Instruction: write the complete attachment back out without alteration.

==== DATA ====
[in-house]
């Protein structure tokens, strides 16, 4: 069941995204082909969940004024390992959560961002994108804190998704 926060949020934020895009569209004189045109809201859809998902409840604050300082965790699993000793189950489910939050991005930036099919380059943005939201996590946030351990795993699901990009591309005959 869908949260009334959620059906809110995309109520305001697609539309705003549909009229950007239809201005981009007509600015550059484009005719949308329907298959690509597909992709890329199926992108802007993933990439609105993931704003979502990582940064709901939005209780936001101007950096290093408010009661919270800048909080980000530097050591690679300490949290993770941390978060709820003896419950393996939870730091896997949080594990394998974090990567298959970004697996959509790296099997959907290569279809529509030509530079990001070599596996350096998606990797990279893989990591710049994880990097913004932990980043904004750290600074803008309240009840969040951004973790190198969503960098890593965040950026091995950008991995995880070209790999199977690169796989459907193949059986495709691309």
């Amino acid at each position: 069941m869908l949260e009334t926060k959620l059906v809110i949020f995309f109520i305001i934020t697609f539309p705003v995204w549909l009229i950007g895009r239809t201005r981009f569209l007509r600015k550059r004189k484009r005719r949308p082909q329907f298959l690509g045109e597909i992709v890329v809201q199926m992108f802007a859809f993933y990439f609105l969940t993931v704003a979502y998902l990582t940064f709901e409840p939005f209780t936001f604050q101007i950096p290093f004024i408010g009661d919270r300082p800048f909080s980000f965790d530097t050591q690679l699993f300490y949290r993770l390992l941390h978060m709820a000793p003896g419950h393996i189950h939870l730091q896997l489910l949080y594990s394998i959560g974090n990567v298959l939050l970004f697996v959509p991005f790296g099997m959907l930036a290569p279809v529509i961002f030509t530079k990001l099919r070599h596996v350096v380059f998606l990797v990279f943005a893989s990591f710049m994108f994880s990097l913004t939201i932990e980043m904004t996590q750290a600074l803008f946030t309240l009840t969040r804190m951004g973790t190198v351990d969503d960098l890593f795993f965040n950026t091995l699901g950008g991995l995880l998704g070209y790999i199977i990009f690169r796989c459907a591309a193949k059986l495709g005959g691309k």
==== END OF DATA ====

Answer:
[in-house]
């Protein structure tokens, strides 16, 4: 069941995204082909969940004024390992959560961002994108804190998704 926060949020934020895009569209004189045109809201859809998902409840604050300082965790699993000793189950489910939050991005930036099919380059943005939201996590946030351990795993699901990009591309005959 869908949260009334959620059906809110995309109520305001697609539309705003549909009229950007239809201005981009007509600015550059484009005719949308329907298959690509597909992709890329199926992108802007993933990439609105993931704003979502990582940064709901939005209780936001101007950096290093408010009661919270800048909080980000530097050591690679300490949290993770941390978060709820003896419950393996939870730091896997949080594990394998974090990567298959970004697996959509790296099997959907290569279809529509030509530079990001070599596996350096998606990797990279893989990591710049994880990097913004932990980043904004750290600074803008309240009840969040951004973790190198969503960098890593965040950026091995950008991995995880070209790999199977690169796989459907193949059986495709691309």
């Amino acid at each position: 069941m869908l949260e009334t926060k959620l059906v809110i949020f995309f109520i305001i934020t697609f539309p705003v995204w549909l009229i950007g895009r239809t201005r981009f569209l007509r600015k550059r004189k484009r005719r949308p082909q329907f298959l690509g045109e597909i992709v890329v809201q199926m992108f802007a859809f993933y990439f609105l969940t993931v704003a979502y998902l990582t940064f709901e409840p939005f209780t936001f604050q101007i950096p290093f004024i408010g009661d919270r300082p800048f909080s980000f965790d530097t050591q690679l699993f300490y949290r993770l390992l941390h978060m709820a000793p003896g419950h393996i189950h939870l730091q896997l489910l949080y594990s394998i959560g974090n990567v298959l939050l970004f697996v959509p991005f790296g099997m959907l930036a290569p279809v529509i961002f030509t530079k990001l099919r070599h596996v350096v380059f998606l990797v990279f943005a893989s990591f710049m994108f994880s990097l913004t939201i932990e980043m904004t996590q750290a600074l803008f946030t309240l009840t969040r804190m951004g973790t190198v351990d969503d960098l890593f795993f965040n950026t091995l699901g950008g991995l995880l998704g070209y790999i199977i990009f690169r796989c459907a591309a193949k059986l495709g005959g691309k």